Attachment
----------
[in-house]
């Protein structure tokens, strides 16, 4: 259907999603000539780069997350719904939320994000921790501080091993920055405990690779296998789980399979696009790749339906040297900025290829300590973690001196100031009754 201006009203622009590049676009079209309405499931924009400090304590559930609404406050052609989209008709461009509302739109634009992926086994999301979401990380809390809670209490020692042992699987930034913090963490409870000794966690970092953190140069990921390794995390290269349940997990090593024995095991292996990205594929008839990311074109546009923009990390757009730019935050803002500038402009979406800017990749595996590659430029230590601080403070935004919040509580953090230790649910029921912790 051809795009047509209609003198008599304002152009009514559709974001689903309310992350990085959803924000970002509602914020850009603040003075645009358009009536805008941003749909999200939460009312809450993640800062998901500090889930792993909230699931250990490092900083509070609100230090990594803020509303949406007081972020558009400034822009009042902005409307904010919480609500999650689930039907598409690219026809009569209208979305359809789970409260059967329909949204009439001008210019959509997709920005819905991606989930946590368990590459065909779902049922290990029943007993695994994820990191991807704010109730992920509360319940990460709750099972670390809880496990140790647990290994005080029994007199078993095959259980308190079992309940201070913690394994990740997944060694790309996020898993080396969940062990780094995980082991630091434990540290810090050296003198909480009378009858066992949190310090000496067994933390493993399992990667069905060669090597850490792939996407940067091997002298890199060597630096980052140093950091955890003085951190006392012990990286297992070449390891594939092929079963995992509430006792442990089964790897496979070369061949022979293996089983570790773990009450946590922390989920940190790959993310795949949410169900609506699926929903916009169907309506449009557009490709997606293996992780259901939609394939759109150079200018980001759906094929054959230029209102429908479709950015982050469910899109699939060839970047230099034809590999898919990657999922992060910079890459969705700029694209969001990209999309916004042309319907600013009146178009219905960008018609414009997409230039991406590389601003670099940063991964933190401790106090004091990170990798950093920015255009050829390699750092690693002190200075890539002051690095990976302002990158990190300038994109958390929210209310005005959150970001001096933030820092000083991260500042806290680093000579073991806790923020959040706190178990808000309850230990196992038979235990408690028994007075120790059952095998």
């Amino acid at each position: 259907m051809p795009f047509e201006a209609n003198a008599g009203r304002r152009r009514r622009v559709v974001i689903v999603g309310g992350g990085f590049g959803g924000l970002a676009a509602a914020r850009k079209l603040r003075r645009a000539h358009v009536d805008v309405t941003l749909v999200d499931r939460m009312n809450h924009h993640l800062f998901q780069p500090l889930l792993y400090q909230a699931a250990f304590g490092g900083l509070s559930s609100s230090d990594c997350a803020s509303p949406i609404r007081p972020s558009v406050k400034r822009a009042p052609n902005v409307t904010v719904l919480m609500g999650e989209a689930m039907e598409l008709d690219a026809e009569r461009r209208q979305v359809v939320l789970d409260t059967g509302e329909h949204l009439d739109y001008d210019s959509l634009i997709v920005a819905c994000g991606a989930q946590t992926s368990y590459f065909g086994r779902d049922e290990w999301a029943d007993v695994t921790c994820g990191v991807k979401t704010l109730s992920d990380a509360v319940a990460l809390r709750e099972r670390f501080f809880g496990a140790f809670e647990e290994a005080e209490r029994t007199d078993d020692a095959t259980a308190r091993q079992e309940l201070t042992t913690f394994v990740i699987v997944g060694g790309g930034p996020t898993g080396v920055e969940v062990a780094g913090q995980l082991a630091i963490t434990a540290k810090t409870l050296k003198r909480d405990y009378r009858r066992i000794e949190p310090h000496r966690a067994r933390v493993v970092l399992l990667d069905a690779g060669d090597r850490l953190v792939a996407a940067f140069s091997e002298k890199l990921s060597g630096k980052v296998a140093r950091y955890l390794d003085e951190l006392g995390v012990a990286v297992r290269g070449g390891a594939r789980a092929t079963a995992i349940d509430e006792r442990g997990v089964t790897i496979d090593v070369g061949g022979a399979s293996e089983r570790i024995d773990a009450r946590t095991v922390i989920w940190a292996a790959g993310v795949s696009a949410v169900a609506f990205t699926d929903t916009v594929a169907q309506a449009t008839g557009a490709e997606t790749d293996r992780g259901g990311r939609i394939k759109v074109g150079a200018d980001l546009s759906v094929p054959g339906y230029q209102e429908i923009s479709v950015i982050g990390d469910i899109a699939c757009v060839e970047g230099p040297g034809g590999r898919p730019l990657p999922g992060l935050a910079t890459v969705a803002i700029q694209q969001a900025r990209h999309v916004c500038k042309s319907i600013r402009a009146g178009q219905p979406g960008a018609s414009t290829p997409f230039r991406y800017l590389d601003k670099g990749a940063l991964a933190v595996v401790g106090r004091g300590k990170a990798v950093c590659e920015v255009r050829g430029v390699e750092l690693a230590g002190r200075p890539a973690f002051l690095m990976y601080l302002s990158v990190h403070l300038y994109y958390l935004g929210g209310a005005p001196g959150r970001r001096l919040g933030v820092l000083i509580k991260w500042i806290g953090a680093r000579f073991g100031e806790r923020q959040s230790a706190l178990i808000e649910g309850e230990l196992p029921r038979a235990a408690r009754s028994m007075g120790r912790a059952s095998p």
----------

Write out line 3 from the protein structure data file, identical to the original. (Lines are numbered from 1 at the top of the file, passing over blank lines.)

């Amino acid at each position: 259907m051809p795009f047509e201006a209609n003198a008599g009203r304002r152009r009514r622009v559709v974001i689903v999603g309310g992350g990085f590049g959803g924000l970002a676009a509602a914020r850009k079209l603040r003075r645009a000539h358009v009536d805008v309405t941003l749909v999200d499931r939460m009312n809450h924009h993640l800062f998901q780069p500090l889930l792993y400090q909230a699931a250990f304590g490092g900083l509070s559930s609100s230090d990594c997350a803020s509303p949406i609404r007081p972020s558009v406050k400034r822009a009042p052609n902005v409307t904010v719904l919480m609500g999650e989209a689930m039907e598409l008709d690219a026809e009569r461009r209208q979305v359809v939320l789970d409260t059967g509302e329909h949204l009439d739109y001008d210019s959509l634009i997709v920005a819905c994000g991606a989930q946590t992926s368990y590459f065909g086994r779902d049922e290990w999301a029943d007993v695994t921790c994820g990191v991807k979401t704010l109730s992920d990380a509360v319940a990460l809390r709750e099972r670390f501080f809880g496990a140790f809670e647990e290994a005080e209490r029994t007199d078993d020692a095959t259980a308190r091993q079992e309940l201070t042992t913690f394994v990740i699987v997944g060694g790309g930034p996020t898993g080396v920055e969940v062990a780094g913090q995980l082991a630091i963490t434990a540290k810090t409870l050296k003198r909480d405990y009378r009858r066992i000794e949190p310090h000496r966690a067994r933390v493993v970092l399992l990667d069905a690779g060669d090597r850490l953190v792939a996407a940067f140069s091997e002298k890199l990921s060597g630096k980052v296998a140093r950091y955890l390794d003085e951190l006392g995390v012990a990286v297992r290269g070449g390891a594939r789980a092929t079963a995992i349940d509430e006792r442990g997990v089964t790897i496979d090593v070369g061949g022979a399979s293996e089983r570790i024995d773990a009450r946590t095991v922390i989920w940190a292996a790959g993310v795949s696009a949410v169900a609506f990205t699926d929903t916009v594929a169907q309506a449009t008839g557009a490709e997606t790749d293996r992780g259901g990311r939609i394939k759109v074109g150079a200018d980001l546009s759906v094929p054959g339906y230029q209102e429908i923009s479709v950015i982050g990390d469910i899109a699939c757009v060839e970047g230099p040297g034809g590999r898919p730019l990657p999922g992060l935050a910079t890459v969705a803002i700029q694209q969001a900025r990209h999309v916004c500038k042309s319907i600013r402009a009146g178009q219905p979406g960008a018609s414009t290829p997409f230039r991406y800017l590389d601003k670099g990749a940063l991964a933190v595996v401790g106090r004091g300590k990170a990798v950093c590659e920015v255009r050829g430029v390699e750092l690693a230590g002190r200075p890539a973690f002051l690095m990976y601080l302002s990158v990190h403070l300038y994109y958390l935004g929210g209310a005005p001196g959150r970001r001096l919040g933030v820092l000083i509580k991260w500042i806290g953090a680093r000579f073991g100031e806790r923020q959040s230790a706190l178990i808000e649910g309850e230990l196992p029921r038979a235990a408690r009754s028994m007075g120790r912790a059952s095998p």